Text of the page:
Ah, entertainment. The thirst for entertainment is ever present as the fear of boredom constantly looms over our head. Sure, life is filled with activities and responsibilities that keep us busy. Keeping busy may mean one is able to escape the deathly grips of monotony and dullness, but it is no entertainment. Entertainment equals enjoyment. With the daily rituals of life taking up so much time, and with time being such a precious commodity, why shouldn’t we want to experience amusement and fun whenever possible? This my friends, is no secret. Businesses, corporations, and companies all around the world are selling products that promise entertainment. Of course, not everything that is supposed to entertain us, really lives up to its promise. For this reason, the products, events, and activities that provide entertainment to the masses are able to charge top dollar. Take the movie industry for example, actors and actresses get paid millions of dollars to provide us with entertainment. We pay upwards of $10 for a single movie ticket during matinees times. We go into the theater knowing that movie tickets are overpriced, yet we take out our wallet and feed the beast. Let me give you an example more relatable to this article. The NFL, MLB, and NBA. Athletes are signing absurdly high contracts all for one reason, and one reason only. To provide us with entertainment. We attend sporting events that last only a couple of hours yet are willing to shell out hundreds of dollars. Entertainment is king and we continue to place new jewels in his crown.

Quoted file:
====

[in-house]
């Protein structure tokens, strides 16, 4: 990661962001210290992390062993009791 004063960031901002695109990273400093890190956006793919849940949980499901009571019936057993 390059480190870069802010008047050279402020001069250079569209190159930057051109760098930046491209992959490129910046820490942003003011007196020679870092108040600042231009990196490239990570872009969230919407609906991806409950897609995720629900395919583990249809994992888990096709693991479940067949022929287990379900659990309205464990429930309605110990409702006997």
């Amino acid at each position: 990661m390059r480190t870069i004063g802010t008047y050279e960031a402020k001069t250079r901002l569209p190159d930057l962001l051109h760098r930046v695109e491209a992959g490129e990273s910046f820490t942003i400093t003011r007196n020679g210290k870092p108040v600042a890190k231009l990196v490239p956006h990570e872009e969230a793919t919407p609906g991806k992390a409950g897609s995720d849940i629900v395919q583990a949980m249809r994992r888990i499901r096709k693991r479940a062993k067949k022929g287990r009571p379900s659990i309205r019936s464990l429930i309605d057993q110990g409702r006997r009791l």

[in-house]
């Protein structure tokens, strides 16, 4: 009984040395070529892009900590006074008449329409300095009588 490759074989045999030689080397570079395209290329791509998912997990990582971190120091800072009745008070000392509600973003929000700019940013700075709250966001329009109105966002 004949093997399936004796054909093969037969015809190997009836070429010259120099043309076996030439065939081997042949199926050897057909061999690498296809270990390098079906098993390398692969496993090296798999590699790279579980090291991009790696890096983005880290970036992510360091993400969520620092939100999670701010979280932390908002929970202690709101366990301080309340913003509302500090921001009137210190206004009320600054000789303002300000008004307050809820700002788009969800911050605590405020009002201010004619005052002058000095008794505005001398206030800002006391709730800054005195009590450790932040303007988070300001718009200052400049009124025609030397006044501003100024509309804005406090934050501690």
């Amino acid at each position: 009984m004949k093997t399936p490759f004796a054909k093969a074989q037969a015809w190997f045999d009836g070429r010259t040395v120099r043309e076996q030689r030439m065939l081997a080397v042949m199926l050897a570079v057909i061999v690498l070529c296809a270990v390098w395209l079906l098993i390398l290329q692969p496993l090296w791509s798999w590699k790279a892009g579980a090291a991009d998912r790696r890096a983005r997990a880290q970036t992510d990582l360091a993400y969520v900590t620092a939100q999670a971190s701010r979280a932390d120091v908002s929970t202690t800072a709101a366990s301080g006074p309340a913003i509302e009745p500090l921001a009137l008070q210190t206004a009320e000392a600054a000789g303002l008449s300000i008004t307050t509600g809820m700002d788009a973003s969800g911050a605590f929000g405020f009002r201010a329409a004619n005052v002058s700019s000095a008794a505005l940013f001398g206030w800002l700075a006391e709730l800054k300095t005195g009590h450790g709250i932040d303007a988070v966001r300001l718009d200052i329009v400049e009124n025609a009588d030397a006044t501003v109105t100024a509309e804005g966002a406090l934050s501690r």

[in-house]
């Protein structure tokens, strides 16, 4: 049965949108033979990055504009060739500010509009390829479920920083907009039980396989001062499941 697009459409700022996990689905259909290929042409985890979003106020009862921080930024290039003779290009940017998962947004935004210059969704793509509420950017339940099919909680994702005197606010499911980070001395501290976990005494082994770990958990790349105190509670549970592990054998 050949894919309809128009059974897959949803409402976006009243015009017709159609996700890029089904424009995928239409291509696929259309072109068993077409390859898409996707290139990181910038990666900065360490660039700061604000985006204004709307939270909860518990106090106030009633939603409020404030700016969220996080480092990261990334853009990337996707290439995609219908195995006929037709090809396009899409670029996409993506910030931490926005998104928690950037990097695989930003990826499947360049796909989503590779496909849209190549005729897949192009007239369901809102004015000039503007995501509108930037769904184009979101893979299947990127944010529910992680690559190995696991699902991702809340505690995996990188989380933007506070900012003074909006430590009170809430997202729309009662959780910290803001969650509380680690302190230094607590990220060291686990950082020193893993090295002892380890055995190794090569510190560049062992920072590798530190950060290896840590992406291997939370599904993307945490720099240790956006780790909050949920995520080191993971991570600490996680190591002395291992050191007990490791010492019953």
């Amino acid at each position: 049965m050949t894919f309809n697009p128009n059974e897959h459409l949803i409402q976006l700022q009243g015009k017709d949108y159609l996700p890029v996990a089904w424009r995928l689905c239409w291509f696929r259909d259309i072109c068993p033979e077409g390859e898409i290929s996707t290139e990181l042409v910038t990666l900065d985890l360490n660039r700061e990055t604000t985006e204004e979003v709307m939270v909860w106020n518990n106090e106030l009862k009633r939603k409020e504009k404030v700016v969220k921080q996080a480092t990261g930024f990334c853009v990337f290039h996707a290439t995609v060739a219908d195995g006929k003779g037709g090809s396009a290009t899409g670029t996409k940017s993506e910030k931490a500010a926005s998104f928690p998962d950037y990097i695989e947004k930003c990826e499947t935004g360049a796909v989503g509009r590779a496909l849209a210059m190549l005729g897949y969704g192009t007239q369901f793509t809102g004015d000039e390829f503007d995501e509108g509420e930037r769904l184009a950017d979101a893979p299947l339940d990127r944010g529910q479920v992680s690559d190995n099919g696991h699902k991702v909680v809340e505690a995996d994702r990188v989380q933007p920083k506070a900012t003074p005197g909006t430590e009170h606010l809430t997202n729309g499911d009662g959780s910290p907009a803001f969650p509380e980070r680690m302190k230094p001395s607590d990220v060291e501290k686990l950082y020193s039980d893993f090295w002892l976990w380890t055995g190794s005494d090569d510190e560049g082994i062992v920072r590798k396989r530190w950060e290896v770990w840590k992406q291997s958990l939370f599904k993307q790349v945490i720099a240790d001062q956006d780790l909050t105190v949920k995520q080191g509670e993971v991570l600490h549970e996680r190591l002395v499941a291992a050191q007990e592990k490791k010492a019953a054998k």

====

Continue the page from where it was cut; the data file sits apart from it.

*Steps down from soap box. Tips his cap in acknowledgement of those who are still reading. Places soap box back into the closet and continues with article*

Around 70 million brackets have been debated over, with teams being chosen, unchosen, and then chosen again. It is a nationwide phenomenon, people filling out brackets in a frenzied and chaotic manner.  Whether you make your picks based on the mascots, team colors, geographical locations, or stats and facts, Americans from all over the U S of A submit what they hope to be the perfect bracket. Regardless of the purpose of the brackets, for fun, bragging rights and pride, or for the money, people have a reason to tune in and pay attention. People invest in the tournament in some way, shape, or form. Eyes are glued to screens in the form of televisions, computers, or phones. With the first round of the tournament taking place all day on a Thursday and Friday, which are typical work days, people place work and responsibilities on the back burner while they indulge in the insanity the tournament brings.

Millions of employees put their work aside as they look up scores, keep tabs on their brackets, and watch live streams of the games taking place. Access is not only easy but overly tempting. With that being said what is a minute or two here and there? These minutes can easily add up to hours throughout the day. Hours of unproductive labor does not spell success for businesses. Ready for some math?

An estimated 51 million office employees will participate in filling out brackets. The country’s average minimum wage for these office workers is about $25.35. I’ll wait while you multiply those two figures together. Scratch that, Challenger, Gray, & Christmas, Inc. has done the work for us. Based on their figures of 51 million office personnel being paid an average of $25.35 hourly, an estimated $1.3 billion per hour will be handed out to employees participating in tournament festivities. Yes, the $1.3 billion is on a per hour bases, so if employees find themselves stretching one hour into two hours of unproductiveness, then that total will double. That is a lot of money being paid to unproductive employees.

We are all mad, we are all insane in our own ways. Heck, who wants to be normal anyways.

Who can resist the madness? It is the epitome of sports. It is a high level of competition. It is individuals with varying degrees of talents and skills coming together as a team to out duel the opposition placed in front of them. It is overcoming difficulties and striving to do your best during every second of action. If you are successful, you are rewarded. If you are not successful, then you have to deal with the failure. It is a representation of life. And above all else, it is entertaining.